2. An attacker may submit invalid data to the API.


    • All input validation controls happen server-side.
    • The protocol we use for the API is GraphQL, which enforces basic types (boolean, integer, date, ...) and structure on the incoming requests.
    • Some fields are added special validations using regular expressions, and so on.
    • Communication with the Database is done using the appropriate libraries for the task, which handle the specific Database language (escaping, data types, etc) correctly.
  3. Man in the Middle.


    • Only secure communication protocols are accepted by the API server.
    • The Strict-Transport-Security response header is set.
  4. An attacker may tamper with the data anyway.


    • We have backups for the most important tables in the Database.


  1. An attacker may repudiate who they are.


    • Requests to the API require an authentication token, which includes the user identity and can only be obtained by authenticating first. Therefore, there is a strong claim that the bearer of the authentication token is the identity it claims to be.
  2. An attacker may perform destructive actions anyway.


    • Logs are sent to AWS Cloudwatch identifying who did what and when.
    • In many cases, the "Historic State" is stored in the Database, allowing retrieval of every modification the data has had over time.

Information disclosure

  1. An attacker may use data from a breach.


    • Secrets are rotated every two weeks.
    • Information is encrypted at rest.
    • Secrets are stored in the database using proper cryptography mechanisms.
  2. An attacker may access the information they would normally not have access to.


    • Apart from the authentication system, the authorization system forbids access unless explicitly granted.

Denial of service

  1. Symmetric Denial of Service.


    • We use Cloudflare as a proxy, CDN, and firewall, and have configured a rate limit per IP.
  2. Asymmetric Denial of Service.


    • Pagination is implemented for all endpoints that can return high amounts of information.
    • The backend evaluates the depth and breadth of provided GraphQL queries and refuses to evaluate them if they are too deep or too wide.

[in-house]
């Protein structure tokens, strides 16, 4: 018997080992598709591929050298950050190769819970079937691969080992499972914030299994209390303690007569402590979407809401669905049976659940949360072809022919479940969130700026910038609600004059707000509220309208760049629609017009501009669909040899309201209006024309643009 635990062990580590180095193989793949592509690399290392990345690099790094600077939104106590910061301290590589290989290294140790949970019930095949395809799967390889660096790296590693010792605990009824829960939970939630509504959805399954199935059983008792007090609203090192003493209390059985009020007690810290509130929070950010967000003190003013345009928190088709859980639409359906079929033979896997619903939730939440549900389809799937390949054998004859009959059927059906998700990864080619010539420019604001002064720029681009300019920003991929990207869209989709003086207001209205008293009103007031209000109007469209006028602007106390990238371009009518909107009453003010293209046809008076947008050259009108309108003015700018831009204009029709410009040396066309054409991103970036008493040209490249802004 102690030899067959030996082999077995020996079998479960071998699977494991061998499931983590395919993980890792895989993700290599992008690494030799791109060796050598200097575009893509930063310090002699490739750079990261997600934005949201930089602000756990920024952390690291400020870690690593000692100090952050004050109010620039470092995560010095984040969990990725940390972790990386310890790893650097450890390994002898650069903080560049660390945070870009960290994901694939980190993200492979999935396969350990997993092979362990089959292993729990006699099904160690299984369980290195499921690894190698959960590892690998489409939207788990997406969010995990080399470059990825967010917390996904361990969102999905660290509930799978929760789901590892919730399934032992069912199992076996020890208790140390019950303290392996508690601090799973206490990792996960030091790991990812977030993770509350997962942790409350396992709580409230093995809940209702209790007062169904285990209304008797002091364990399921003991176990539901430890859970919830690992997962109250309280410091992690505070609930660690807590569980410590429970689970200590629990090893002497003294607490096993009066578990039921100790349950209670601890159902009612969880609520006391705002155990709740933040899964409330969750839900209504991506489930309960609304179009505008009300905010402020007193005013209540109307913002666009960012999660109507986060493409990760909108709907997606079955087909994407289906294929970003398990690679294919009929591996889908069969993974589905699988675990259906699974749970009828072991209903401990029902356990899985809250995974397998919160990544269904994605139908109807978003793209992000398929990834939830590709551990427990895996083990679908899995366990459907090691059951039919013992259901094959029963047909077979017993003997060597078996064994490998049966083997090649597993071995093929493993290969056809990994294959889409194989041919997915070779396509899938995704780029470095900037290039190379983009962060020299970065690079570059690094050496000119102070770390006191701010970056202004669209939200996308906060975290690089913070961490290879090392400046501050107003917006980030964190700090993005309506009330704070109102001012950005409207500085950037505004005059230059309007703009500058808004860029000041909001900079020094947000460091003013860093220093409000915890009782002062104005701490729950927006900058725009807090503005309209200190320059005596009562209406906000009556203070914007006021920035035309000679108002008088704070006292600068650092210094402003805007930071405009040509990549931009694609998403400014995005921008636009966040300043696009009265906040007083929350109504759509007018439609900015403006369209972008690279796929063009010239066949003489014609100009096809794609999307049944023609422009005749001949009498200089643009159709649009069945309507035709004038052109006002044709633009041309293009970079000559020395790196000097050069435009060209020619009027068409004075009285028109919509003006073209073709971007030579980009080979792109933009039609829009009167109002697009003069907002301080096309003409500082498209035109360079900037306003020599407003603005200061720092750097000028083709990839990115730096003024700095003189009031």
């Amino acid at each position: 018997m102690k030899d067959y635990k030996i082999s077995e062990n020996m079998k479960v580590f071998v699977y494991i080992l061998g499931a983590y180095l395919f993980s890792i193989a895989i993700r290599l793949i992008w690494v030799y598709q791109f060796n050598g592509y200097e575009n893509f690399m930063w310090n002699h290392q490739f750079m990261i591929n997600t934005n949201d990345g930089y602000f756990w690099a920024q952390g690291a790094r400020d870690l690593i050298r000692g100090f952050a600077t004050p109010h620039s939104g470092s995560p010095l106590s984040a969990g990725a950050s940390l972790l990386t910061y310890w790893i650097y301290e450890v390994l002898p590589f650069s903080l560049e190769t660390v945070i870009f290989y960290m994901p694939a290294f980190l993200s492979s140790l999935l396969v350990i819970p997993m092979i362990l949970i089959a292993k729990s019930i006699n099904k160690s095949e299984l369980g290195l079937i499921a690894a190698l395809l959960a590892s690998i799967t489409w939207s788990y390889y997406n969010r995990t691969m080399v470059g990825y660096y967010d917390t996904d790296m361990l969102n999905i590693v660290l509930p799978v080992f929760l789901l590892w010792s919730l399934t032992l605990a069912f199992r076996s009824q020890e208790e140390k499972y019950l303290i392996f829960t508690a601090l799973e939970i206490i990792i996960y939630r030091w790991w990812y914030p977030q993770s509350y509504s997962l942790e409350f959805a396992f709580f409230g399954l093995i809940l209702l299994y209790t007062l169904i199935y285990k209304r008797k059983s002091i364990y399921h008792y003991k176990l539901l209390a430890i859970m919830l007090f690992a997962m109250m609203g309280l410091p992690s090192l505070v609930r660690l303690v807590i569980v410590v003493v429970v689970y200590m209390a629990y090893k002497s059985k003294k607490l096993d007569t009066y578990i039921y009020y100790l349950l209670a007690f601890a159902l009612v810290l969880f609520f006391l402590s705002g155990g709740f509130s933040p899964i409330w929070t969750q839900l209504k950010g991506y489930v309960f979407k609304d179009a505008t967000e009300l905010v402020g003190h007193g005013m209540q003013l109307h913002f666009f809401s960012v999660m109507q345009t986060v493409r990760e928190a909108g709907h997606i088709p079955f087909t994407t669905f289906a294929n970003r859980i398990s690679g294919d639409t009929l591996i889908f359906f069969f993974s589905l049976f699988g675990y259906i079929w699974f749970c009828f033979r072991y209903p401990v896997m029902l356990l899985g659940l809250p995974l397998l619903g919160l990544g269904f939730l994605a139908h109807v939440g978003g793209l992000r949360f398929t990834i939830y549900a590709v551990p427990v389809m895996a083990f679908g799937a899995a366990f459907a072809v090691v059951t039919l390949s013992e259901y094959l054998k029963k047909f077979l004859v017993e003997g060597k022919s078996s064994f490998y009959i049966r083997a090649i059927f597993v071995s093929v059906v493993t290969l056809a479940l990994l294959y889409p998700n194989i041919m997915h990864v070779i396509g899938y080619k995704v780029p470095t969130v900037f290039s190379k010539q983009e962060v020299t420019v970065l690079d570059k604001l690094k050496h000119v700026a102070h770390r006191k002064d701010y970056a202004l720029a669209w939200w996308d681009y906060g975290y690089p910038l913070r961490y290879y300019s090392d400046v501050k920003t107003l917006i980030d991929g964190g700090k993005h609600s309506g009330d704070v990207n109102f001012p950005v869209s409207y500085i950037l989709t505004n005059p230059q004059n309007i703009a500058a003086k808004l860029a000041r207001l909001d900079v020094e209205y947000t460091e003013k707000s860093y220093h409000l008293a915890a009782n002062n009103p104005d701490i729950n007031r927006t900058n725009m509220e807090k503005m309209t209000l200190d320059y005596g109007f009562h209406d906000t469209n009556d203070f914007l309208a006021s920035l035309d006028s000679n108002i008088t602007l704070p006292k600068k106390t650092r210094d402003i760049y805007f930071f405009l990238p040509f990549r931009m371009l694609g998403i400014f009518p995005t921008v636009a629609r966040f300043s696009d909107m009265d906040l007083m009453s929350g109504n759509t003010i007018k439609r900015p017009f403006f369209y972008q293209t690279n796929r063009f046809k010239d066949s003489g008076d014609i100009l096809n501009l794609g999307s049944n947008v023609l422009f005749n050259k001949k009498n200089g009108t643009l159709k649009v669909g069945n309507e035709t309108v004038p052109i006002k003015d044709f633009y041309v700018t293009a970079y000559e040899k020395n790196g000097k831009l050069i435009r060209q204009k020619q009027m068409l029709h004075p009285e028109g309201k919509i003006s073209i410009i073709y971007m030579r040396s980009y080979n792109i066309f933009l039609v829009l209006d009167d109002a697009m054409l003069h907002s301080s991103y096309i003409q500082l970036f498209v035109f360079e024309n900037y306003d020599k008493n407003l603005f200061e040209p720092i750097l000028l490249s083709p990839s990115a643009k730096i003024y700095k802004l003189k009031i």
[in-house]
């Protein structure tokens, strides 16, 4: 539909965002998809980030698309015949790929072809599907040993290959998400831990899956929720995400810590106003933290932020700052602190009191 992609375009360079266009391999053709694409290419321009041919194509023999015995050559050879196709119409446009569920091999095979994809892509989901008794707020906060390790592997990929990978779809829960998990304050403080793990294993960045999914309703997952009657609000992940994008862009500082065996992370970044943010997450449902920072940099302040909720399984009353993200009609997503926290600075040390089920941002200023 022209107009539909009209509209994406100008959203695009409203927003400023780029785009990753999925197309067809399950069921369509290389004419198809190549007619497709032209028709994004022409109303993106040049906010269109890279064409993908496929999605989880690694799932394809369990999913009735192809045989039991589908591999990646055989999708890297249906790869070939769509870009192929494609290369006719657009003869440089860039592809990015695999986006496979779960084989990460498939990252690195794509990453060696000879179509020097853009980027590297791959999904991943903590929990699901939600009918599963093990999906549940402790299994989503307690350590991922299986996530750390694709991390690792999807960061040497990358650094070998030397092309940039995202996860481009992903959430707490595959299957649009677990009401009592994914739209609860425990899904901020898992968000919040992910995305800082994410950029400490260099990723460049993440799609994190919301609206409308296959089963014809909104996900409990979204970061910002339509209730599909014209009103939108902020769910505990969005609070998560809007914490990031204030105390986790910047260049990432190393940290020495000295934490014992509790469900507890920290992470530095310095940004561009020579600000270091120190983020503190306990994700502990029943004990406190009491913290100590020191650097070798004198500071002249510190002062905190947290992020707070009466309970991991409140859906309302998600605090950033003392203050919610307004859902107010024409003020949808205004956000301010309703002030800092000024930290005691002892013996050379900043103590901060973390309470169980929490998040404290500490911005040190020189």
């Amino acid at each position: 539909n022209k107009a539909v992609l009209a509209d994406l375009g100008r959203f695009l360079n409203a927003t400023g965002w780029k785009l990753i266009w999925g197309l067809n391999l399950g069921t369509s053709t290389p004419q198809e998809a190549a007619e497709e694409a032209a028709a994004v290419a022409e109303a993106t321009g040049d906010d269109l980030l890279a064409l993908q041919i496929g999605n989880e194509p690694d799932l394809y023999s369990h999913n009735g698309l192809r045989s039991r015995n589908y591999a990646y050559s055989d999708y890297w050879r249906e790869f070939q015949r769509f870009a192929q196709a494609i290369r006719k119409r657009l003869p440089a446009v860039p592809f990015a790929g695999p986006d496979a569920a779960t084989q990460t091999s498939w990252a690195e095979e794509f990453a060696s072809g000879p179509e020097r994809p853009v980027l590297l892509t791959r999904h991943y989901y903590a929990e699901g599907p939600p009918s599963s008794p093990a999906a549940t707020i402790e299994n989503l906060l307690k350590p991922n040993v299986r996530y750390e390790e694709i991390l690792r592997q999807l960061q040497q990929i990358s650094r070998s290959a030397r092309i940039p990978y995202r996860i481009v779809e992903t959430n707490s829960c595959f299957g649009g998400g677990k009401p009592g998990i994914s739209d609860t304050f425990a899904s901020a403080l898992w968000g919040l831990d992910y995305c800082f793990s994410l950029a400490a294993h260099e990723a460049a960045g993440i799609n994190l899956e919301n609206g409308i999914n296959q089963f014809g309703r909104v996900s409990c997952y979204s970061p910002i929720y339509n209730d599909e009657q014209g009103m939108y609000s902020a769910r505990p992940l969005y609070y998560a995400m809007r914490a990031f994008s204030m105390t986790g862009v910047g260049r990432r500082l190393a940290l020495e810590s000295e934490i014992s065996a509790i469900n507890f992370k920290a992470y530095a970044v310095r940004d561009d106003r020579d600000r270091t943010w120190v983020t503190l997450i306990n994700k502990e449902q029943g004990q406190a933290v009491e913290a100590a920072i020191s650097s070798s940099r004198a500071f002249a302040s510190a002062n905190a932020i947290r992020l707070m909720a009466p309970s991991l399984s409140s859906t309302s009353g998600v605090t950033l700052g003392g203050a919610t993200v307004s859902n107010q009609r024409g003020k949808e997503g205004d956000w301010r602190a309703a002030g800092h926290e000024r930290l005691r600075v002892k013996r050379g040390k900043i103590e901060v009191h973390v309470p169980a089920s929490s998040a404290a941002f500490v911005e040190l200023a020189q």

• Upon failure of some API server instances, Kubernetes can heal the cluster by spinning new instances.
    • Upon increased demand, Kubernetes can spin new instances up to a max capacity.
    • We use monitoring solutions to inspect in real-time the slow queries happening in the application, and proactively optimize them before an attacker can exploit them in practice.

Elevation of privilege

  1. An attacker may want to elevate their current role within the application.


    • The API functions in the source code are easy to annotate with a "decorator", which is a small line of code that enforces the authorization automatically before executing any logic.
    • The access control of every role is centralized and as-code, and can only be changed by changing the source code and redeploying the application, so it's easy to audit changes that are made to it.
    • Who has which role happens dynamically through being granted access by another higher-ranked role. Care is taken to avoid an elevation of privileges by computing permissions matrices, where it's easy to see which role can do what.
    • We practice minimum privilege where it makes sense.

Lateral movement

  1. An attacker may use their current privileges in one system to gain access to another system.


    • The API server has different layers of access control, allowing a logical division of the data by customer.

Design principles

Least Privilege

Integrates has many roles so that every identity can be granted one with the minimum amount of permissions.

Fail-Safe defaults

The application denies access by default to all non-corporate emails.

Corporate emails can login but do not have access to anything unless someone else with the right privileges grants it.

Economy of mechanism

Complete mediation

Authentication tokens only carry the identity of the user, and authorization happens many times within one request every time a function is executed.

Open Design

  • Integrates is Free and Open Source Software, anyone can read its source code and understand the internals.
  • The technical and user documentation is also public.

Separation of privilege

Roles are per user, group, and organization, allowing maximum segregation.

Least common mechanism

Almost all storage mechanisms are layered by organization, group, or user, and therefore locating them requires specifying this information, which creates a logical barrier.

Psychological acceptability

  1. The platform lets users know that they should use a work email in order to get access.
  2. API technical errors are not displayed.